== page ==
Needless to say, this exercise in grit in the face of crisis had a huge implication on my sales career, even to this day. Ever lose a late Stage deal because Legal couldn’t agree on terms? What about losing a deal because a company ended up getting acquired? Could you control any aspect of that? Probably not. You can only pout about it for long because there’s another sales cycle out there waiting for you to crush! Accepting fate and learning to be positive and persevere when circumstances outside of my control threatened to bring my down is one of the most powerful shifts I’ve ever made.
3. Your tribe determines your vibe. Although I pride myself on mental toughness (I've always said that I was so glad it was me and not someone else I know and loved that got diagnosed with cancer, because I'm always been the tough one), there is no way I could have kicked cancer’s a** without the support of others. Like Tony Robbins preaches, “Resourcefulness is the ultimate resource!” Leverage your existing relationships and draw from the narratives of other people’s experiences. This is the recipe for succeeding. Your solo perspective is probably not going to get you all the way where you need to be. No matter what we would like to believe about our own strength and ability, our worlds are always going to be that much smaller without other people in them. No win is ever won alone. This was one hundred percent true during my bout with cancer. The outpouring of love and support was unbelievable-from my teacher friends getting her thirty students to handwrite me “Get Well” cards in crayons, to the freezer meals friends baked, to the weekly purple gifts (the official color of Hodgkin’s Lymphoma), the support of others was so moving and special. I previously wanted to do everything all on my own since a young age. There’s always a team behind you, whether it be in a doctor’s office or the boardroom.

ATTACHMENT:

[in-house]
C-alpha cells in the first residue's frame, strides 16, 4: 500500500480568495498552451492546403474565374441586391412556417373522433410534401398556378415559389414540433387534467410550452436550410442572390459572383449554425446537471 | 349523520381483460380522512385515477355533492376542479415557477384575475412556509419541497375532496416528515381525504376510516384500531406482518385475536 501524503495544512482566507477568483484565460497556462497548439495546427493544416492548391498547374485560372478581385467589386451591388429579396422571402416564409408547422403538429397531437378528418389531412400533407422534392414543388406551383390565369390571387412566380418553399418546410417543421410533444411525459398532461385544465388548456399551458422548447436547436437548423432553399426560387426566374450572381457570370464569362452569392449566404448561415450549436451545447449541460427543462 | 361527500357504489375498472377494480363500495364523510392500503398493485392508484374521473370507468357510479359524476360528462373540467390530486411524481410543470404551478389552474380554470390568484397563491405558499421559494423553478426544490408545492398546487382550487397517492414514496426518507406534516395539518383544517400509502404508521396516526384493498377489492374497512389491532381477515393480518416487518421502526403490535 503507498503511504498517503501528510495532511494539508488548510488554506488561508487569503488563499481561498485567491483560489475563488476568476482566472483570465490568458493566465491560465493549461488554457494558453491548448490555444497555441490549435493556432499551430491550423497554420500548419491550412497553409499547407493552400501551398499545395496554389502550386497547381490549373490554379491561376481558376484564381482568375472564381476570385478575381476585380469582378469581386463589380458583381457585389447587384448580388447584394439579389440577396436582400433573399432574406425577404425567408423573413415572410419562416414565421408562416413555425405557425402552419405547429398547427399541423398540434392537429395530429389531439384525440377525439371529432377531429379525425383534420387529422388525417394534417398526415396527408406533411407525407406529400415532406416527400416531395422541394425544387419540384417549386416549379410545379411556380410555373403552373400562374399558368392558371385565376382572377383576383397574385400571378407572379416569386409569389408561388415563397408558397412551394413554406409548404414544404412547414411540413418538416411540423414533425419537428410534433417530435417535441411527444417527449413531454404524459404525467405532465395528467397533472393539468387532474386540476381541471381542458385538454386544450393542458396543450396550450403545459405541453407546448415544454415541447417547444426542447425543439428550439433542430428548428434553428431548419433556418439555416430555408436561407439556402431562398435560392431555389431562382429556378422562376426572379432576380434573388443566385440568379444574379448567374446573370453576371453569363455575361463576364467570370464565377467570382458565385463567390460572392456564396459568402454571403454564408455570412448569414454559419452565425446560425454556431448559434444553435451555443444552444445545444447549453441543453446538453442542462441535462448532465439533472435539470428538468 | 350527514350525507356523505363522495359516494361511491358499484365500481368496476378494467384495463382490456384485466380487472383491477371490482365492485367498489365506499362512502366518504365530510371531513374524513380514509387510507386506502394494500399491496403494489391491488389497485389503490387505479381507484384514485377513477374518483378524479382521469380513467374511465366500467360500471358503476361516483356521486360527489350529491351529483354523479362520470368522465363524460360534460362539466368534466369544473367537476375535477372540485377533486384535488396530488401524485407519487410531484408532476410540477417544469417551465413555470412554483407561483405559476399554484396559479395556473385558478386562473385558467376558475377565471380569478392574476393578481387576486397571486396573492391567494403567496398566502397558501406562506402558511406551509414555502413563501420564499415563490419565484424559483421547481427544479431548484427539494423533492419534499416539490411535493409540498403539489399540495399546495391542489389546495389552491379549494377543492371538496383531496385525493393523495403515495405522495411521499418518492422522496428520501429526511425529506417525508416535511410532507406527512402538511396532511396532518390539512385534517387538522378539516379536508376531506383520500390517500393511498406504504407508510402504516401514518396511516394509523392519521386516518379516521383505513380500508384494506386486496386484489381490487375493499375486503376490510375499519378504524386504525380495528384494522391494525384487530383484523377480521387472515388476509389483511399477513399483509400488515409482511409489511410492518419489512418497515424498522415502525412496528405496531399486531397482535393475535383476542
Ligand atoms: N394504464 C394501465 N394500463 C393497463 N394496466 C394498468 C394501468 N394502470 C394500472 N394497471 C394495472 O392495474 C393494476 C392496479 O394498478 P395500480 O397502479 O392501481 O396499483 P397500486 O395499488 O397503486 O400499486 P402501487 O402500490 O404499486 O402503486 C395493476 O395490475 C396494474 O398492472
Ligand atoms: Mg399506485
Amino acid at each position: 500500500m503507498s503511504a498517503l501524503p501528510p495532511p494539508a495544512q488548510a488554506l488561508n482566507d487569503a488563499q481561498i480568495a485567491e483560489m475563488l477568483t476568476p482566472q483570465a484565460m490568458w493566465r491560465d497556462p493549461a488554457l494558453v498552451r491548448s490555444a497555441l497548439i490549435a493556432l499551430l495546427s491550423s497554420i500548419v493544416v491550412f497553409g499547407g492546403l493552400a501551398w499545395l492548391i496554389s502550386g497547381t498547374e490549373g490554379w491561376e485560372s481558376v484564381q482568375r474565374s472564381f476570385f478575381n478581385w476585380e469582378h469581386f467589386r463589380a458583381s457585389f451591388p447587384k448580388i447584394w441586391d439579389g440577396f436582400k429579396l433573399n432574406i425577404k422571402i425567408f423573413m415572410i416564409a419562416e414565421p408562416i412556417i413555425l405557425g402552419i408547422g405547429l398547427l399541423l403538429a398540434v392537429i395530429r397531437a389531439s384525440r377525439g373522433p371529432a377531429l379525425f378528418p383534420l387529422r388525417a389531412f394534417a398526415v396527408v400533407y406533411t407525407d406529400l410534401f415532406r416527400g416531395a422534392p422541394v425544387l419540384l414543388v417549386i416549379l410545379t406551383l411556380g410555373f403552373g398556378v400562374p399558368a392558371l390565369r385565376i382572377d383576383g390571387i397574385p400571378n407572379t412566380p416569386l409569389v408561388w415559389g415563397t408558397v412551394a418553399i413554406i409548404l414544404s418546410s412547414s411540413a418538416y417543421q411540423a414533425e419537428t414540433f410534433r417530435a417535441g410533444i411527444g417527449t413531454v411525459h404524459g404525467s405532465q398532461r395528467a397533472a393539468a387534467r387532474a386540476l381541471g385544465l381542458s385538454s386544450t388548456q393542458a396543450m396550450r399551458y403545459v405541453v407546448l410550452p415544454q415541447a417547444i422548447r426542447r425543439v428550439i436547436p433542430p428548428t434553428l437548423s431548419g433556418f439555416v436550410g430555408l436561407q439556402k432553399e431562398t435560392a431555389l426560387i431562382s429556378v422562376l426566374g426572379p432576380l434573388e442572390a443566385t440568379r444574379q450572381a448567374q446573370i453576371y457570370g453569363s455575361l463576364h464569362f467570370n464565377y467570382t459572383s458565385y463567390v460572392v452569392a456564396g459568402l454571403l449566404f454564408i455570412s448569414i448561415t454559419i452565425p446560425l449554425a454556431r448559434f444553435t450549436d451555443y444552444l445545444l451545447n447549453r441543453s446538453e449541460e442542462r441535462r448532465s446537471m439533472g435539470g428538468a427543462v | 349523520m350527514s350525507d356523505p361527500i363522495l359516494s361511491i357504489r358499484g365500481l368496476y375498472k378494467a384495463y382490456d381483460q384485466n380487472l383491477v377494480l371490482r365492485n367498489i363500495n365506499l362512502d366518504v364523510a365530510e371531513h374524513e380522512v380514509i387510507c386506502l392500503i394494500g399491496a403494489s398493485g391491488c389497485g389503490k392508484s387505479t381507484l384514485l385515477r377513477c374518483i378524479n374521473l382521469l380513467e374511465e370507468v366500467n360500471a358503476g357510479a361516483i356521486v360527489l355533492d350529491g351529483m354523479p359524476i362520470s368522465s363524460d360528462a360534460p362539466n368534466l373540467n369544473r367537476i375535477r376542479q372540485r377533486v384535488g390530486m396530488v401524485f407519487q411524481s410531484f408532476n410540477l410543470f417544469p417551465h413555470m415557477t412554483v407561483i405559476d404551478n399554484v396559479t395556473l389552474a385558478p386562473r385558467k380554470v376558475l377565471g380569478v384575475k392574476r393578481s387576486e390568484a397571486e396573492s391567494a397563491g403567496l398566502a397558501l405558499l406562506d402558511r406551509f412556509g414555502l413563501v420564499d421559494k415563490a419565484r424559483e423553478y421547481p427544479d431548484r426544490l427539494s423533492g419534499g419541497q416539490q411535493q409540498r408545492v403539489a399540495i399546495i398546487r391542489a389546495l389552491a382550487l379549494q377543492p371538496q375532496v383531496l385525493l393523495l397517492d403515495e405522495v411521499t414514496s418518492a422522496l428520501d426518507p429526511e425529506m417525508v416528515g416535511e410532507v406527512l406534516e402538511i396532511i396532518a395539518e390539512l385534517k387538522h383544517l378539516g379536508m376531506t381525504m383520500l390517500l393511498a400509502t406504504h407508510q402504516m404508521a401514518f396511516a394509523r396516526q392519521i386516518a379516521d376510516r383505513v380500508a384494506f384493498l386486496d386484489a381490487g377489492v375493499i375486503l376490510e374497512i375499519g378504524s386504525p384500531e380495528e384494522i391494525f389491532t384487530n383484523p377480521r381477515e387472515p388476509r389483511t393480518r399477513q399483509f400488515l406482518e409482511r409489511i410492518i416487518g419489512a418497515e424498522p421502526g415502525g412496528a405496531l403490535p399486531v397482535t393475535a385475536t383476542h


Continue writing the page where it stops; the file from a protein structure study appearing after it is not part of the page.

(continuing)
4. Our greatest struggles can be our greatest victories. It has been the biggest blessing to experience cancer myself. I've become more empathetic, which has affected me personally but also as a salesperson. Being forced to really reevaluate what’s important in my own life has caused me to be much more sensitive and intentional about listening to what my prospects and customers prioritize and value.
Looking back on my brush with cancer, the biggest transformation was going from Victim to Owner. This experience created a callus of fearlessness unlike anything I could ever have imagined. I now have this unquenchable thirst for life, in both my personal and professional growth. Now, I try to harness that thirst and share that with the people I work with to empower them. I hope this article has done that for you. Please let me know in the comments about your own triumph over adversity stories-I’d love to hear them.
Every four minutes, someone is diagnosed. Every ten minutes, someone dies from cancer. We all know someone whose life has been touched by cancer. Please join me and my fellow teammates and support the Illinois Leukemia Cup Poker Run, July 21, 2018 - Details here!